Written by Ted Hullar, Academy Village Volunteer

Does climate change really matter for us in Arizona and the desert Southwest? Is climate change really caused by human activity, or nature’s variability, or both? Is it really true that a “mega-drought” is coming to the Southwest? Or is it already here? Bottom line: What can we do about any of this, really?

This presentation, the second in this year’s annual Academy Village Sustainability Lecture Series, will begin at 2:30 p.m. Thursday (March 26), in the Arizona Senior Academy’s Great Room. It will cover climate in the news, digging into global change first. We’ll cover some of the most critical issues (more heat, less water, more variability) and try to understand what we know well, and not so well.

Entitled “Mega-drought – Is This the Climate Change Knock-out Blow to the Southwest?” the talk’s presenter is Jonathan Overpeck, a climate scientist and founding co-director of the University of Arizona’s Institute of the Environment, where he is a Thomas R. Brown Distinguished Professor and Regents Professor of Geosciences and Atmospheric Sciences. .

A big and looming issue is the drought that has plagued the Southwest for the past 15 years. What is a mega-drought, what causes it, what are its implications for us now and in the future? How long will it last? What can we do about it?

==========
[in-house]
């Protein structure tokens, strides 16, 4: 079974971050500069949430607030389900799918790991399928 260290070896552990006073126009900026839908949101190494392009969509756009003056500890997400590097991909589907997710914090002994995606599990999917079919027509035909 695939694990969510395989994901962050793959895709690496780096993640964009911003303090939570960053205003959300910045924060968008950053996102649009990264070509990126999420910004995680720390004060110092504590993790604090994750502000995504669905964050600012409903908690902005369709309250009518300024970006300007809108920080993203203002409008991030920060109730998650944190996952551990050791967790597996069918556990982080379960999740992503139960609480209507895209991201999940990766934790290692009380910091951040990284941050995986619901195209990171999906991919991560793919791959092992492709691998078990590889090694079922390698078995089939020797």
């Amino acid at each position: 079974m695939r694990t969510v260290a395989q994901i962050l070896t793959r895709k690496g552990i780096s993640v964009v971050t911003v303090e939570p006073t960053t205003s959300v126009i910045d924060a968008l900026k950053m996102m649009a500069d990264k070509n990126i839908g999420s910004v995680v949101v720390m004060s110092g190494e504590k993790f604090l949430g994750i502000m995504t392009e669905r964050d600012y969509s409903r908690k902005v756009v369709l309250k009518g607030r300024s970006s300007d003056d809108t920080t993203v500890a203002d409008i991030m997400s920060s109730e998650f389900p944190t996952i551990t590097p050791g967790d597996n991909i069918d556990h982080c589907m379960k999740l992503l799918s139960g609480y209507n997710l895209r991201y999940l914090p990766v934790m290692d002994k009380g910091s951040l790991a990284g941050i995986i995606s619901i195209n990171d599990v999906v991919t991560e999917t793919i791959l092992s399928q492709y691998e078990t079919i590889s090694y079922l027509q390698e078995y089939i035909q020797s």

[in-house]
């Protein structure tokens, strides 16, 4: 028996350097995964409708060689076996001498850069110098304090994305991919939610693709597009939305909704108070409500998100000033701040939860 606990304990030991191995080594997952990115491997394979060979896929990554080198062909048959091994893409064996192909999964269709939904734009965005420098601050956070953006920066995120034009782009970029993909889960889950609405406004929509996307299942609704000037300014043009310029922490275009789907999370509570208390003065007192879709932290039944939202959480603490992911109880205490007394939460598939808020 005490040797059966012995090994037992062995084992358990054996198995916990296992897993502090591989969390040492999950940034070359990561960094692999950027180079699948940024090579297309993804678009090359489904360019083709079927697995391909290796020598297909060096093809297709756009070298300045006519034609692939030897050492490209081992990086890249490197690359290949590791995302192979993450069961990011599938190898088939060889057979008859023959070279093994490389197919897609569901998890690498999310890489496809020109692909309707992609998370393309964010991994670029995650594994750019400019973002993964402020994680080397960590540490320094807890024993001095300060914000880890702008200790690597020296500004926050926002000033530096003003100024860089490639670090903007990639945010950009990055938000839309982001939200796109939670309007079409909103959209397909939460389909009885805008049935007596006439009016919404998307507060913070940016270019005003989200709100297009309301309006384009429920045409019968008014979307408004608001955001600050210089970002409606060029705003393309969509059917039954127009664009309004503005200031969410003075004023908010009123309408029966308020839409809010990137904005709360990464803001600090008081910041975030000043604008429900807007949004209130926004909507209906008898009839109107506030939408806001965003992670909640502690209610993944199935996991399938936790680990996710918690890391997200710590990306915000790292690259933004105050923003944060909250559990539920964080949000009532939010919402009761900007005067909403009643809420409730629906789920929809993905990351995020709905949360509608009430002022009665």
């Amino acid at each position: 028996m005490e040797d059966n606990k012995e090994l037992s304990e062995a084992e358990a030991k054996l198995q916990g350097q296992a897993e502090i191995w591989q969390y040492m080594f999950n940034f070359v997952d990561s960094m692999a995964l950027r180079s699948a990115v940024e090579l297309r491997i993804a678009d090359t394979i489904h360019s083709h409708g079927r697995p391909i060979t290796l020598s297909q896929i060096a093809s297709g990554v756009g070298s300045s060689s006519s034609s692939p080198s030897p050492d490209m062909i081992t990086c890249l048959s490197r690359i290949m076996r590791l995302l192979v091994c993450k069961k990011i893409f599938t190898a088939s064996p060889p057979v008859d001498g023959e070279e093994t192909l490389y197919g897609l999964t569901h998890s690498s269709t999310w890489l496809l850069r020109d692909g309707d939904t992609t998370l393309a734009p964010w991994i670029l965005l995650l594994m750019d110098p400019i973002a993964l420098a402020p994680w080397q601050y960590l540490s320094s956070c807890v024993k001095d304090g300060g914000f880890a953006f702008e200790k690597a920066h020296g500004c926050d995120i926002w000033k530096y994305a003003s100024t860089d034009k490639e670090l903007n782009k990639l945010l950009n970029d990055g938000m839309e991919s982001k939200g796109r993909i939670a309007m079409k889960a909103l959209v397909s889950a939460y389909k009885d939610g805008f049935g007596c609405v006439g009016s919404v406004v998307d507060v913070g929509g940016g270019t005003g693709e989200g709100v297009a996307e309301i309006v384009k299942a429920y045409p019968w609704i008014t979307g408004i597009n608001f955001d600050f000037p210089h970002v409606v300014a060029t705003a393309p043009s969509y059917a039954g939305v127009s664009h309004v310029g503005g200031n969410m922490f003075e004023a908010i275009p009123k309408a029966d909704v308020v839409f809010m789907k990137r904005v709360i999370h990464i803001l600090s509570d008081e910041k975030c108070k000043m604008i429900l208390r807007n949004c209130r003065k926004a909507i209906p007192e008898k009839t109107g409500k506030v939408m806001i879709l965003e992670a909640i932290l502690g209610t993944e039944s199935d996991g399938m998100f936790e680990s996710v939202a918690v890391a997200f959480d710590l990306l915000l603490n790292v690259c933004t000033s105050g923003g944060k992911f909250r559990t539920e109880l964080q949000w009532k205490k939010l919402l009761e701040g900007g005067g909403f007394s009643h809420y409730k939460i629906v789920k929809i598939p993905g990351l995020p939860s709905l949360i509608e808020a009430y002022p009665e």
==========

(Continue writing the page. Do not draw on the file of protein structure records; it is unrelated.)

This talk will highlight main solutions for dealing with climate change and its impacts, and will aim at clearing up some of the major misunderstandings that crop up in media coverage and other discussions of climate variability and drought and climate change overall.

On April 2, Joellen Russell, Associate Professor of Geosciences at the UA, will conclude this year’s Sustainability Series with a talk entitled, “How the Antarctic is Helping Arizona Keep Its Cool.”

Academy Village is an active-adult community located off Old Spanish Trail six miles southeast of Saguaro National Park East. Its residents support the Arizona Senior Academy, a non-profit charitable organization whose mission includes offering free concerts and lectures to the public. These events are held in the Great Room of The ASA Building adjacent to the Academy Village Community Center. Due to the popularity of cultural events, non-residents who wish to ensure priority seating are advised to make reservations by email at info@arizonasenioracademy.org or by phone at (520) 647-0980. To learn more about the Academy, go to www.asa-tucson.org.


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Mike Maharry

Stories about Academy Village and the Arizona Senior Academy are written by volunteer residents of Academy Village.